Rosemary Donahue
June 10, 2016 8:57 am
BSIP/UIG

Anxiety is different for everyone — some of us experience a steady and predictable level of anxiety in our daily lives, and for others, it comes and goes with no warning. Personally, I’ve dealt with both kinds and a number of variations in between, and it often seems like people who haven’t experienced anxiety don’t understand. That’s why I’m always trying to think of ways to explain what I’m feeling that, while they may sound ridiculous, are often more helpful than the usual stammering of, “I’m just… I’m anxious, okay!”

Here are five weird things I’ve said my anxiety is like before, and why:

When your shoe keeps untying itself, even though you SWEAR you’re tying it correctly.

This is SO irritating. You keep trying your hardest to do things right, and no matter what you do, you look down and you’re back where you started. Anxiety can feel this way sometimes. It can feel like no matter how hard you try, you’re still this anxious person who hasn’t learned to cope — but that’s not really true. I’ve had to realize that by #TalkingAboutIt online, starting the journey of taking meds (which isn’t for everyone!), and learning to take care of myself, I’m “tying my shoe” every day — which is my way of continuing the fight.

When you’ve had too much coffee and your heart won’t stop racing.

Okay, this one is kind of cheating, because this can actually induce a real panic attack, but it’s a good way to explain to people who haven’t experienced anxiety what it really means. I personally don’t drink coffee at all anymore, but I still often feel like I’ve just had three iced coffees when I’m in the midst of a panic attack — you get a little sweaty, your heart won’t stop racing, and yet you feel like you should be directing your energy toward something. You almost feel dizzy because of the mixture of feelings inside of you — they’re crashing up against each other with nowhere to go.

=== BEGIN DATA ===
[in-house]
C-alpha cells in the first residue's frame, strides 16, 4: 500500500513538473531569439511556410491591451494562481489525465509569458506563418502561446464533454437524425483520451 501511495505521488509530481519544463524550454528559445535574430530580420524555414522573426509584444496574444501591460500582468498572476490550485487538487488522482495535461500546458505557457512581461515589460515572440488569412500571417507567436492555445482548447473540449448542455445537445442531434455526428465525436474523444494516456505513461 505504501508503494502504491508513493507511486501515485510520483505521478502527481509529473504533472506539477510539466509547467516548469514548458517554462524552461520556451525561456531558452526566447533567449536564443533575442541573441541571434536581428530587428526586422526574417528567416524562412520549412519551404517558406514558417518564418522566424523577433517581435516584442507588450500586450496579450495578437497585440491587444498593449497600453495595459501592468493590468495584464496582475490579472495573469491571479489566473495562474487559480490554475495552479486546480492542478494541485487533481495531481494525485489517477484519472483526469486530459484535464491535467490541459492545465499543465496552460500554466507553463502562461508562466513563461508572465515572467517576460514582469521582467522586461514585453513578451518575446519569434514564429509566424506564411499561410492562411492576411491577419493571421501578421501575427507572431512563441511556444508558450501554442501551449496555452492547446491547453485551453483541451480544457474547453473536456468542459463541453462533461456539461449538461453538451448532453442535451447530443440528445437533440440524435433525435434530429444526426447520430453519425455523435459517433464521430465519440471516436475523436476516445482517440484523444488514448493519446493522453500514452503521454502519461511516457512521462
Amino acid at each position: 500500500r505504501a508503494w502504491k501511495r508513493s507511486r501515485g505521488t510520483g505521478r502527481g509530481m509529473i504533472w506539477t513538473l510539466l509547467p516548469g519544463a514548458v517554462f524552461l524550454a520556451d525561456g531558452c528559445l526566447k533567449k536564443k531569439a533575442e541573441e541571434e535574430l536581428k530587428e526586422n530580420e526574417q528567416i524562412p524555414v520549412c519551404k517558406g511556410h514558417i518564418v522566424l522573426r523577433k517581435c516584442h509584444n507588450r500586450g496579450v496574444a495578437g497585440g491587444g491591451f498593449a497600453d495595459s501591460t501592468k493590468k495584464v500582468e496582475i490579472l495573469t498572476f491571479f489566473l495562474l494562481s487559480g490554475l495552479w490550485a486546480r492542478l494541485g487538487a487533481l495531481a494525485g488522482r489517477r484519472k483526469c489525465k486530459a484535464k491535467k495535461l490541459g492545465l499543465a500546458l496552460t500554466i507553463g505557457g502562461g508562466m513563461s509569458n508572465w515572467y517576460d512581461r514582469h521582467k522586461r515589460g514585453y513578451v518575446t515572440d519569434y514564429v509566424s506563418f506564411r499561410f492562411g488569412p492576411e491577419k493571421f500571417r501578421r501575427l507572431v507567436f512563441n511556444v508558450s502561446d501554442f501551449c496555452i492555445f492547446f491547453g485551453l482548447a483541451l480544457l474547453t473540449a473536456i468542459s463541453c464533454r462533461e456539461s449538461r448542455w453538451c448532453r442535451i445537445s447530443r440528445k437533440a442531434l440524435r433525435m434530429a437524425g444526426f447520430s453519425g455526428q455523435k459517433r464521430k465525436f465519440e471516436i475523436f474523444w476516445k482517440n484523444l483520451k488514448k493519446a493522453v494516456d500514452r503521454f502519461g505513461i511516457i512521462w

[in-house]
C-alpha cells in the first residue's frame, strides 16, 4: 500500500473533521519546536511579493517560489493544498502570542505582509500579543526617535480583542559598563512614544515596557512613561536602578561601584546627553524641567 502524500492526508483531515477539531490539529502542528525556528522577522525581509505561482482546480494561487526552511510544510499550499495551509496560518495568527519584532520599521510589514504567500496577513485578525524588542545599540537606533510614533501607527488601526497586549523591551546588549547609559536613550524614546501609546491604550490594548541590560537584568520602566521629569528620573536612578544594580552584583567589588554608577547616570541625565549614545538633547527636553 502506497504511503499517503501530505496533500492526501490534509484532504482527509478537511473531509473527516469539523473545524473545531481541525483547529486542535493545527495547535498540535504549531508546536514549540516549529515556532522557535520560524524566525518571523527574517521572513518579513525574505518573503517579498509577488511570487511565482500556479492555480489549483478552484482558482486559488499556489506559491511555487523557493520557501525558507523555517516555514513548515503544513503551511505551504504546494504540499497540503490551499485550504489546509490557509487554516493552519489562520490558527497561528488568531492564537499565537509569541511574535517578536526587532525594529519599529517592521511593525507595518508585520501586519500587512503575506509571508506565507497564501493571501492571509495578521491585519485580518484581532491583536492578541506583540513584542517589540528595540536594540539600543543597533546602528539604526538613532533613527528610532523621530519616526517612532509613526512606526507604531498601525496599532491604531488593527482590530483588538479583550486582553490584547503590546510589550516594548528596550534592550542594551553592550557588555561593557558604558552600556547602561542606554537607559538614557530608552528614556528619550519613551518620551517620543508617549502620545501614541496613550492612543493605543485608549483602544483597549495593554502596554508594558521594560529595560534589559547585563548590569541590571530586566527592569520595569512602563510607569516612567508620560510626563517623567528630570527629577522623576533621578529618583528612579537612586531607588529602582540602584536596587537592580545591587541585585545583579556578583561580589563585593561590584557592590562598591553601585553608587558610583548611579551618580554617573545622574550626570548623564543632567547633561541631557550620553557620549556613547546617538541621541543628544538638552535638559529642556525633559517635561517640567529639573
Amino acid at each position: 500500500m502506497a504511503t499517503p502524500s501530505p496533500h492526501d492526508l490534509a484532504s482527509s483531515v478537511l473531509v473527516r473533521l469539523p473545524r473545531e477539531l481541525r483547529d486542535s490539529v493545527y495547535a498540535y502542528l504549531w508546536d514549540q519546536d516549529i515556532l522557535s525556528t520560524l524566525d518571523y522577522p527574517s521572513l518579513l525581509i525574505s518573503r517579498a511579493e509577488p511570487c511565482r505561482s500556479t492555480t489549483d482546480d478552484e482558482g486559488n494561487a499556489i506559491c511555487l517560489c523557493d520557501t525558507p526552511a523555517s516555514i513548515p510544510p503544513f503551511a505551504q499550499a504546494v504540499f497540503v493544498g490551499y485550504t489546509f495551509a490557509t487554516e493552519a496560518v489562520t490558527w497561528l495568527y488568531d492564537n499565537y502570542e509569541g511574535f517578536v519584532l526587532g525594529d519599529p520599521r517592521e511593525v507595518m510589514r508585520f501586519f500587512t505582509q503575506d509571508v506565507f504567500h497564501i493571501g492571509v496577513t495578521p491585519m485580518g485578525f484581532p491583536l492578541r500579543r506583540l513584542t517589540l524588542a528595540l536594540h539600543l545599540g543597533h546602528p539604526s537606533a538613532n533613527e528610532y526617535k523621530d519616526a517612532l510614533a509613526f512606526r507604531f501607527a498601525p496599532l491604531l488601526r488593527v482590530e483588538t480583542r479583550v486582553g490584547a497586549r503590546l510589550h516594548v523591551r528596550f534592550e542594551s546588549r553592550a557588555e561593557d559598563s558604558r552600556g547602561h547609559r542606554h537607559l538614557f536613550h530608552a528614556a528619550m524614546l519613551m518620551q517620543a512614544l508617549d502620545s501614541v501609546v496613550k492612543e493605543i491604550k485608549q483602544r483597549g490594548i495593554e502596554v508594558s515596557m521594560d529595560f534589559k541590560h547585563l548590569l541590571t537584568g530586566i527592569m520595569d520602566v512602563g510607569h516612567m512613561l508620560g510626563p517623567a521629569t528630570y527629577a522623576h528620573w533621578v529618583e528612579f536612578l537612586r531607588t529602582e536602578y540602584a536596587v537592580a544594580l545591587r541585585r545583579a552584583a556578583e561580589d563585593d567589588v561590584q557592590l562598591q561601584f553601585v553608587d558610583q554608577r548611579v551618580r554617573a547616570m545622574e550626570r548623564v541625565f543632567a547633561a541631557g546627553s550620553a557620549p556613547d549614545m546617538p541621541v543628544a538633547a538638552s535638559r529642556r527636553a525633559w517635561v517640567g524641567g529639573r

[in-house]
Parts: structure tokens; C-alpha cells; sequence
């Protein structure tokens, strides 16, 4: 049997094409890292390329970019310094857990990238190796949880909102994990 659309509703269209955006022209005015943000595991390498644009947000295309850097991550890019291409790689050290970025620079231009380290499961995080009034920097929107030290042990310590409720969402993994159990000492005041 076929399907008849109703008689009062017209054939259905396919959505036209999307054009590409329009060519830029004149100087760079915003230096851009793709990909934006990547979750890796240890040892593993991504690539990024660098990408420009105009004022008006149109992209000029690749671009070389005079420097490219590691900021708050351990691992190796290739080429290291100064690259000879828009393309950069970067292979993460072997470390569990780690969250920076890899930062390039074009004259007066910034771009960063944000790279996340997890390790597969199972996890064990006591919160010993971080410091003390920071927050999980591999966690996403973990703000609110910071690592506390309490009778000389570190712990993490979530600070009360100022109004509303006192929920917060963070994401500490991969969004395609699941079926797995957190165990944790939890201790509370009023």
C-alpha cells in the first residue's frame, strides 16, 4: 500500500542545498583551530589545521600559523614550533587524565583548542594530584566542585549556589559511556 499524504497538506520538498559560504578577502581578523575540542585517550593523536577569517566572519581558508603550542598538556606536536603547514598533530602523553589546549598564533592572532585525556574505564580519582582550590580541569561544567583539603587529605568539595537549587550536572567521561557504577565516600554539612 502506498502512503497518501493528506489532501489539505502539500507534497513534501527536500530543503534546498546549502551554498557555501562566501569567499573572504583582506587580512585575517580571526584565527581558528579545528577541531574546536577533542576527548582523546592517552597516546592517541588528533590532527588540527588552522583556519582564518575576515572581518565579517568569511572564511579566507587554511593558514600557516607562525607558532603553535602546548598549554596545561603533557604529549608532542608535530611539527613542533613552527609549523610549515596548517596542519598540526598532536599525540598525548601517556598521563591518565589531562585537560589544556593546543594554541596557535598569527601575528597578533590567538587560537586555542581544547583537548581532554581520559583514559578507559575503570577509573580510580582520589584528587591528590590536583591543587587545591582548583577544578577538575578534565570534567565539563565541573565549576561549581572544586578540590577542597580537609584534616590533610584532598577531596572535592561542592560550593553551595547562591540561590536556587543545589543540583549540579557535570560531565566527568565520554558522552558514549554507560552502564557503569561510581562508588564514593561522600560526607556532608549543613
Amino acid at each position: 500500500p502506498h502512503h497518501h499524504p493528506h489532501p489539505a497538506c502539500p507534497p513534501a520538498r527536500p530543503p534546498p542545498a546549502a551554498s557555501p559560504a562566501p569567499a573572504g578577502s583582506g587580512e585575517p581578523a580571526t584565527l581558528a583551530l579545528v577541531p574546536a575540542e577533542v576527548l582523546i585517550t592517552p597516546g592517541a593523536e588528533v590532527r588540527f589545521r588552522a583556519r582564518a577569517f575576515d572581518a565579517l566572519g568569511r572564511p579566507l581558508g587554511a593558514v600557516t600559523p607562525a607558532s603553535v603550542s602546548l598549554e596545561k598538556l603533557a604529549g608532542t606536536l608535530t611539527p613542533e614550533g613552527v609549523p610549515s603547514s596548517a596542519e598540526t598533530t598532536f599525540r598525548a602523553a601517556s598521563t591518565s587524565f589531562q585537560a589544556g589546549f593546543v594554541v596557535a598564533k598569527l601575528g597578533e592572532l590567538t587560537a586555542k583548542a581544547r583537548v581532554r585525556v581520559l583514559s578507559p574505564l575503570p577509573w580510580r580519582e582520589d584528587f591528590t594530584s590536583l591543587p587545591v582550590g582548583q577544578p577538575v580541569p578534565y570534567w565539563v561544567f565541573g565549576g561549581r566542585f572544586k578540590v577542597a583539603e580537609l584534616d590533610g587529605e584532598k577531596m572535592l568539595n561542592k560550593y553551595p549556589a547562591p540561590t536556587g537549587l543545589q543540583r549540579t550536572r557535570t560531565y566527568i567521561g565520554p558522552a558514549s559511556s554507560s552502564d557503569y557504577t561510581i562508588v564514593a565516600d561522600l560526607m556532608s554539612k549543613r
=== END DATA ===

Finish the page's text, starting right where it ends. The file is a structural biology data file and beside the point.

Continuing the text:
When you’re having a nice day at the beach and you suddenly get caught in a giant wave.

This one is the best way, for me, to describe a panic attack. It happened to me once — I was at the beach in San Diego and the waters were calm, and then a storm came rolling in. I was blindsided, and caught in a wave. My body wasn’t necessarily too tired to swim back to shore, but I was so shocked that it happened that it took me a minute to recover. This is what it feels like when, for seemingly no reason, you’re knocked down by your own chemistry. Sometimes, things like anxiety have nothing to do with your outside circumstances — you could be having a perfectly normal day, and then all of a sudden, a wave comes, and you have to fight like hell to survive.

When you’re trying on bras, and the lights are too hot, and every one you try on is just a little too tight.

Okay, trying on clothes is hard enough. The lights in the fitting rooms are often harsh and hot, and the mirrors are weird, but bras can be a whole different experience — when they’re too tight and you breathe in, your breath has nowhere to go, and your chest feels constricted. Of course, it’s always then that you have a hard time finding the clasp, and everything seems to go in slow motion. This is how I feel when I’m put on the spot — my chest feels tight, and I feel like I’m fumbling for something I can’t quite reach, and the lights are just too bright.

When you’re asked to make a toast you’re completely unprepared for in front of people you just met at a large social gathering. Also, you’re underdressed.

This is how social anxiety often feels. When I get invited to things, I often balk — did they really want me to come, or is it out of pity? These are the kind of thoughts I feel, and I worry about whether I’m interesting enough to have friends or be a good guest, and my chest feels tight and I start to sweat. It’s not quite on par with being the center of attention while making a toast, but it sure can feel like it sometimes.

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